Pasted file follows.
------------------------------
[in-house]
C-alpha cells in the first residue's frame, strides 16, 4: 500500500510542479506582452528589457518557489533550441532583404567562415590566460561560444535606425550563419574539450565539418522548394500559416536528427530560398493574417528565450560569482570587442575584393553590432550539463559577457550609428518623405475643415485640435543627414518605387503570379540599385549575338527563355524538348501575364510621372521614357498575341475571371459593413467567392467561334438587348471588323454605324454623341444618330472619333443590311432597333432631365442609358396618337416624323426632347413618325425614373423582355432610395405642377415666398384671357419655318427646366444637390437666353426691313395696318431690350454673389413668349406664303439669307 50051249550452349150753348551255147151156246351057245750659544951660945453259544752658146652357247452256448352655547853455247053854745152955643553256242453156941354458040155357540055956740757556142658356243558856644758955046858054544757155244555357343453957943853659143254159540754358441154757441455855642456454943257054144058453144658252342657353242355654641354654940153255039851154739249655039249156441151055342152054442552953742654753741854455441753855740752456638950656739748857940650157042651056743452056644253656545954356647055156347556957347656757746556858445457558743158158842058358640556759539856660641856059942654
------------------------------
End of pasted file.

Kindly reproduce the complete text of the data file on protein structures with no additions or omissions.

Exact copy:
[in-house]
C-alpha cells in the first residue's frame, strides 16, 4: 500500500510542479506582452528589457518557489533550441532583404567562415590566460561560444535606425550563419574539450565539418522548394500559416536528427530560398493574417528565450560569482570587442575584393553590432550539463559577457550609428518623405475643415485640435543627414518605387503570379540599385549575338527563355524538348501575364510621372521614357498575341475571371459593413467567392467561334438587348471588323454605324454623341444618330472619333443590311432597333432631365442609358396618337416624323426632347413618325425614373423582355432610395405642377415666398384671357419655318427646366444637390437666353426691313395696318431690350454673389413668349406664303439669307 50051249550452349150753348551255147151156246351057245750659544951660945453259544752658146652357247452256448352655547853455247053854745152955643553256242453156941354458040155357540055956740757556142658356243558856644758955046858054544757155244555357343453957943853659143254159540754358441154757441455855642456454943257054144058453144658252342657353242355654641354654940153255039851154739249655039249156441151055342152054442552953742654753741854455441753855740752456638950656739748857940650157042651056743452056644253656545954356647055156347556957347656757746556858445457558743158158842058358640556759539856660641856059942654